iCade: "Does it Work?"

It started out as an April Fools joke. Shortly after the original iPad came out, a web site called "Think Geek," created a mini-arcade cabinet called the i-Cade. It looked just like a miniature arcade game cabinet from the 80s, using the ipad as its screen.  This spoof product allowed players to play retro games using a joystick and arcade buttons. "Think Geek" has been making up "April Fools" products for years. But demand was so high for this one that they decided to make it. And a year later, the iCade became a reality.  Joe Terrell was one of the suckers who initially inquired about buying one...and this week, he puts the iCade to the "Does it Work?" test.

The makers are not kidding when they say there is assembly required. Lots of pieces in this box, but the first time you touch a piece of it, you can tell it's quality stuff.

The iCade is a beautiful table top piece when you're done. Retro gamers will want this just for the looks if nothing else.

First thing you'll need to do is download the Atari Greatest Hits iPad app from the iTunes Store. The games are available for purchase inside the app. You can buy them in packs of 3 or 4 for a few bucks a piece or you can buy the entire suit of Atari 2600 games plus all the Atari Arcade favorites for $9.99.  There are about 99 games in all.  Great deal!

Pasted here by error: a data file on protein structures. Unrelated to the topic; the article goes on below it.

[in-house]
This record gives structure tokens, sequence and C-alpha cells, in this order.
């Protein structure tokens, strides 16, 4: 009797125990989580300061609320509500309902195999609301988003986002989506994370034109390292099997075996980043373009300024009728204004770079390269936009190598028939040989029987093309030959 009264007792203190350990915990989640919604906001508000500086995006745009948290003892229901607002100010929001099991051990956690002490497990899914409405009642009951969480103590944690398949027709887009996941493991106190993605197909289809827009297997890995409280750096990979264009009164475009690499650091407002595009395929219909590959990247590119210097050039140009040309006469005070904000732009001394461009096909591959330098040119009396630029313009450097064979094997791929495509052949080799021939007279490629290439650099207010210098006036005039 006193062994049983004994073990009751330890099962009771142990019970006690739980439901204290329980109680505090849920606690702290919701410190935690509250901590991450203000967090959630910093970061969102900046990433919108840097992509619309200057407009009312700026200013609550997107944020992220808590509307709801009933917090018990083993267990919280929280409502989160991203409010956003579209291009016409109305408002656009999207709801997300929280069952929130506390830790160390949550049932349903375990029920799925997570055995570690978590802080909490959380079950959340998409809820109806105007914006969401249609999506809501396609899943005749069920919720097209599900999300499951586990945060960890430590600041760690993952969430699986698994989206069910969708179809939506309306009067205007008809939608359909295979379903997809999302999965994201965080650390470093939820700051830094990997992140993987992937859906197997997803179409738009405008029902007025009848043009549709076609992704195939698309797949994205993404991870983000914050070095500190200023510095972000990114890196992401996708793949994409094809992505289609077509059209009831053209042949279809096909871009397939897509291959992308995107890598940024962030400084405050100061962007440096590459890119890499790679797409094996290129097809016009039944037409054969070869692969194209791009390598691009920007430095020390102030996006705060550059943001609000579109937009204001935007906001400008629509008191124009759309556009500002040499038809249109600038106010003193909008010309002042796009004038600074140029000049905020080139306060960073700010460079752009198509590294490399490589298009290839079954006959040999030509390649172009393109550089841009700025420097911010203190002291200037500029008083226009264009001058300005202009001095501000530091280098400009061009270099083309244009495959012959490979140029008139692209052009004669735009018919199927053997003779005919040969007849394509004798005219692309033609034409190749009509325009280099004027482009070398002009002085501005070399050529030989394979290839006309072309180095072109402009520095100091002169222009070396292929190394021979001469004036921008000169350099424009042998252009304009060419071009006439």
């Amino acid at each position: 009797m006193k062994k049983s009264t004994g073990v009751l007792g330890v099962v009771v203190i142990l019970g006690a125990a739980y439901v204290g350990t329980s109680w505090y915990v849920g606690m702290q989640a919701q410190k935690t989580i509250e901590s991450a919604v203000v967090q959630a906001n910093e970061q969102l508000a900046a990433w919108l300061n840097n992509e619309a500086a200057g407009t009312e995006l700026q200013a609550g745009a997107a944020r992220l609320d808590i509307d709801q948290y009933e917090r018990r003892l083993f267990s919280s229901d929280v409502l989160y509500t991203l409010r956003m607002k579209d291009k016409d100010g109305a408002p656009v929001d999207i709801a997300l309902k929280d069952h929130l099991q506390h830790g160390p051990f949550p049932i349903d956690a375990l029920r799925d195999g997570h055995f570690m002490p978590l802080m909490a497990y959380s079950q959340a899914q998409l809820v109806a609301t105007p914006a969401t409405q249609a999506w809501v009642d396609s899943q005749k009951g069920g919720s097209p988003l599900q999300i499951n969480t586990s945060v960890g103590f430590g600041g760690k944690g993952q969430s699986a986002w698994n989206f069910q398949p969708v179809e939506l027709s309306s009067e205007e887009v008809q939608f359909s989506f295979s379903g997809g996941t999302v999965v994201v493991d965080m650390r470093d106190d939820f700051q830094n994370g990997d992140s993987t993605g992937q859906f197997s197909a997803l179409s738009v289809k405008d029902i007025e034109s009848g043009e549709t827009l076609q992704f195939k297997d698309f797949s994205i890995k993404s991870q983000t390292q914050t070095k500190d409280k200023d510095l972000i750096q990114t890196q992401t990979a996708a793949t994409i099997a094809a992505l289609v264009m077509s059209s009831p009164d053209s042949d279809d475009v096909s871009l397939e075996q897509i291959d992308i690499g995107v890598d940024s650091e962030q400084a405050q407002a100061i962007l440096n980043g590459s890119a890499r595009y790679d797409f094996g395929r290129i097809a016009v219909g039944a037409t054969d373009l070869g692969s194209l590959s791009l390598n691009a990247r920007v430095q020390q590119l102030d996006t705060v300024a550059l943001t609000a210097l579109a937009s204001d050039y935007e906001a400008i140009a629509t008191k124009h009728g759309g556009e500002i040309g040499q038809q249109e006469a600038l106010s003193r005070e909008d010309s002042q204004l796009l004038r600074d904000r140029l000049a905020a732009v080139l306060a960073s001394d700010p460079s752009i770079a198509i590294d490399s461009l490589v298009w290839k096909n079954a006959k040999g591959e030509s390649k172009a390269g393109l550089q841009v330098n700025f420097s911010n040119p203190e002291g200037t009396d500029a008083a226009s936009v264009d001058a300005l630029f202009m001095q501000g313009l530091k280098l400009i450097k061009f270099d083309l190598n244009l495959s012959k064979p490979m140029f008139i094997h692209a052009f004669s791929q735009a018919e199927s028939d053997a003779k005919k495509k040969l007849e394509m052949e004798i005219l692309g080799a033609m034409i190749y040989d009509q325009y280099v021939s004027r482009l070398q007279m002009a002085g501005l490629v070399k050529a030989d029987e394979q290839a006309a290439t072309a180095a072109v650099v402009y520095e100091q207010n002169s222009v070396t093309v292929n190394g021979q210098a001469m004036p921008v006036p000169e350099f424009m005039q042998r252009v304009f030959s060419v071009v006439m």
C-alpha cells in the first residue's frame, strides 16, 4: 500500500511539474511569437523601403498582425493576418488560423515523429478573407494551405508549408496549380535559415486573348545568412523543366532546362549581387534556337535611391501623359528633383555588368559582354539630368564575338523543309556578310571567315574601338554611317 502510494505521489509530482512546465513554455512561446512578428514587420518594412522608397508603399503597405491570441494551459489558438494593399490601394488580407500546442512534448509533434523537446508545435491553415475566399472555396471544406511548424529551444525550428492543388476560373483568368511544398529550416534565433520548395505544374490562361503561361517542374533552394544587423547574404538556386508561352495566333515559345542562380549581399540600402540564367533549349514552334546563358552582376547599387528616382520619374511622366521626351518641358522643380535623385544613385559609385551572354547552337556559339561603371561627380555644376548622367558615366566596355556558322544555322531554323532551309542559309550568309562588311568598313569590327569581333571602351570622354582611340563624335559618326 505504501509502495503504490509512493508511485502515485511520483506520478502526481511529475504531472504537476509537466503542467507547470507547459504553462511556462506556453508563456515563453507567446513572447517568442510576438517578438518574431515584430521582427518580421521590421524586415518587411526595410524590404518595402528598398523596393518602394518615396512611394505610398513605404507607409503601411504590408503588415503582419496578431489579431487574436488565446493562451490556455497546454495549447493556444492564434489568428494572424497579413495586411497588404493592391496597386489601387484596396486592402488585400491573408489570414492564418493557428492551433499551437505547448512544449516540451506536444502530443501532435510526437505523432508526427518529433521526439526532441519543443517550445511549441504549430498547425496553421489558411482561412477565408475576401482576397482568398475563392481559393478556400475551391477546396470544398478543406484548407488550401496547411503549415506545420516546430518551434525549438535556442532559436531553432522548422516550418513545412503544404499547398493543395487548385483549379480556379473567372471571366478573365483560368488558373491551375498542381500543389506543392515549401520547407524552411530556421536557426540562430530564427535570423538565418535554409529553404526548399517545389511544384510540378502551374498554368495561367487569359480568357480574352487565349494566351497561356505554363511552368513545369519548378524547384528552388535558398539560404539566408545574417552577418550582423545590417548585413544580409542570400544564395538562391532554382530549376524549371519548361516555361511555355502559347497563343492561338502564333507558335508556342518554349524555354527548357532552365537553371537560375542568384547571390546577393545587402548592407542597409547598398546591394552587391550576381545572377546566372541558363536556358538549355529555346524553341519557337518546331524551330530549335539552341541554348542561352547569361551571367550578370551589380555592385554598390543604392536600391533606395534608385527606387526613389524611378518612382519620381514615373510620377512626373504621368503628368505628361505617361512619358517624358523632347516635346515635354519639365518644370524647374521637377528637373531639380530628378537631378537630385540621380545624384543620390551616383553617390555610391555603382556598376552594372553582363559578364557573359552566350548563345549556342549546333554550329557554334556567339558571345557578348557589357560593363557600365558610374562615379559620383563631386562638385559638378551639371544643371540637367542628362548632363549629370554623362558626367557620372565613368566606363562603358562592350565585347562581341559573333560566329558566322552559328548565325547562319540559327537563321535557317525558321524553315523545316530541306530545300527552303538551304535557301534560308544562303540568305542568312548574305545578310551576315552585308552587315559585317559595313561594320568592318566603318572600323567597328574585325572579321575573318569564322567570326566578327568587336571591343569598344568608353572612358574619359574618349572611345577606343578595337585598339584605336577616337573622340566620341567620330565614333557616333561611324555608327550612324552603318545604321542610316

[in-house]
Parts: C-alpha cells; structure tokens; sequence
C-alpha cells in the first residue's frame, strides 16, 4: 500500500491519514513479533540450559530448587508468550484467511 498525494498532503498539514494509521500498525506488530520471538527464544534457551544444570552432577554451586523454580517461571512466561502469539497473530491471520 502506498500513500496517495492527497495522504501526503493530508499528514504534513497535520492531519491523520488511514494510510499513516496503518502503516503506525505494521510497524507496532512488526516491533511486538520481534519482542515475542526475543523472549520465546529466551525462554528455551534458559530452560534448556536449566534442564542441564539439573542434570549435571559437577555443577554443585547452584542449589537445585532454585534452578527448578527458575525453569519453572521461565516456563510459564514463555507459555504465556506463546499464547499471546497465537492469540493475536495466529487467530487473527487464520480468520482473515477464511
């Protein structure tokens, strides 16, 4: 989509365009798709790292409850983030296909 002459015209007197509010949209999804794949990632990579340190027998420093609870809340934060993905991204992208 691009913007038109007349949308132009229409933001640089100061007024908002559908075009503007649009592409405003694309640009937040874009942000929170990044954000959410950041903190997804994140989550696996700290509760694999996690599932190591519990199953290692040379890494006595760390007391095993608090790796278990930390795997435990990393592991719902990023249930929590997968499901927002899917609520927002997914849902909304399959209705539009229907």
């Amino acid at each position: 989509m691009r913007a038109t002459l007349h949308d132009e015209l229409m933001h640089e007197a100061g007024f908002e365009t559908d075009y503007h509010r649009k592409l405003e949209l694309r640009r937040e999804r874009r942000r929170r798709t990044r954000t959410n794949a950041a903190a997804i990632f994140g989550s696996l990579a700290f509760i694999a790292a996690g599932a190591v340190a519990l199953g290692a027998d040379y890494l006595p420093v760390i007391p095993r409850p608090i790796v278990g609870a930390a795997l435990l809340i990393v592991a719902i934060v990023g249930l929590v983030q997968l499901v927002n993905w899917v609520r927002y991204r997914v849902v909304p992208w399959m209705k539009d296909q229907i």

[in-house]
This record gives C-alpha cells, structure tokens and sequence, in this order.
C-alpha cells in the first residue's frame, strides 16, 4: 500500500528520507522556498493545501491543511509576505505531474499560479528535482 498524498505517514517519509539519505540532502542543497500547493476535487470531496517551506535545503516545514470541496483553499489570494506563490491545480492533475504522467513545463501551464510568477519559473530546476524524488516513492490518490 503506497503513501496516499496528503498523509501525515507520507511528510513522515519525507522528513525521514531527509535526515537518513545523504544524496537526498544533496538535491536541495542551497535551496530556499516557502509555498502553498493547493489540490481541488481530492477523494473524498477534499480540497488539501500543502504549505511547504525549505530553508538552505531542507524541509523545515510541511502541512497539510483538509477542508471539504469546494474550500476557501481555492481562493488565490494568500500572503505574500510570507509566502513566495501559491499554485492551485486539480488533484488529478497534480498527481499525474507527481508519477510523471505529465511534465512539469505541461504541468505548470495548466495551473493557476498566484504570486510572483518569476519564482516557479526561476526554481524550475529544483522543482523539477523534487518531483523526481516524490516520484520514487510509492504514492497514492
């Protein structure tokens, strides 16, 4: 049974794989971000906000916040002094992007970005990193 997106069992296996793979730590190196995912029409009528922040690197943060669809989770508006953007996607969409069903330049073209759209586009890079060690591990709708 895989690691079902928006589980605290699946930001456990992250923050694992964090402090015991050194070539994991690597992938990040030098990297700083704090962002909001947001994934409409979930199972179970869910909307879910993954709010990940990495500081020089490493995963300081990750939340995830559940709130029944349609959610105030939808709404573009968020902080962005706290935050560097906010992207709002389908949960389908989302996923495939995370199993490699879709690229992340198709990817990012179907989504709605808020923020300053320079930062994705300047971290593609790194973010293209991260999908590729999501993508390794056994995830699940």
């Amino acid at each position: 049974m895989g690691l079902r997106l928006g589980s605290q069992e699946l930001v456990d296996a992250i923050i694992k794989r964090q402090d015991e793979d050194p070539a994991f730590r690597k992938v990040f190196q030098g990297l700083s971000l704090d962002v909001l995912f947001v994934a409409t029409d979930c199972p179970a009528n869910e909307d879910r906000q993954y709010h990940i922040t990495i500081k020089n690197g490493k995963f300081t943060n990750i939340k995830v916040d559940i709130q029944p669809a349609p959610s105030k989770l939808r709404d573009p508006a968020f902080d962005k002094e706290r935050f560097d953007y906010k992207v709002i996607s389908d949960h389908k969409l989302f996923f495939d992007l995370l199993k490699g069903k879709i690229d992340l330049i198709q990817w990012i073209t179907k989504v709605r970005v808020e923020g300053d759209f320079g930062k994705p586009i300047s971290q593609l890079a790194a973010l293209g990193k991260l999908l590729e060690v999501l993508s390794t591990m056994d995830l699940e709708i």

Looking at the iCade, you'd think the iPad plugs into the bottom of the box, like so many other peripherals do.  Not so.

The iCade is just a holder for the iPad.  The bad news about that is, the iPad doesn't charge when setting in the iCade. The good news is, you can play games that require vertical positioning and horizontal positioning of the iPad. So how exactly do the buttons and joystick control the iPad?  You pair the iPad's Bluetooth signal with iCade with a press of the arcade buttons, and you're ready to play.

We start with the classic--Asteroids. Thrust, fire, hyper space...it's all here. And it's true to the original.  The buttons do feel like the real thing.

Centipede is just like you remember it, but without the trackball. The joystick is very responsive, maybe too responsive.  But with a little practice, you'll be posting your initials on the leader board and humming Olivia Newton-John tunes in no time.

If 80s retro is not your thing, a growing number of developers are writing new games that work with the iCade. One called Match Panic is awesome.  It's just 99 cents.

Some games are better suited for the iCade than others. But many games are much more playable with buttons and a joystick than they are with taps on the iPad's glass. Besides that, it's just cool.

"Does it Work?"  We give the iCade a yes.

The iCade is available in limited quantities at Best Buy stores. It's also sold online and Toys-R-Us carries it too. It's not cheap.  The iCade is usually priced at just under 100 dollars, but we've seen them on sale for 80 dollars.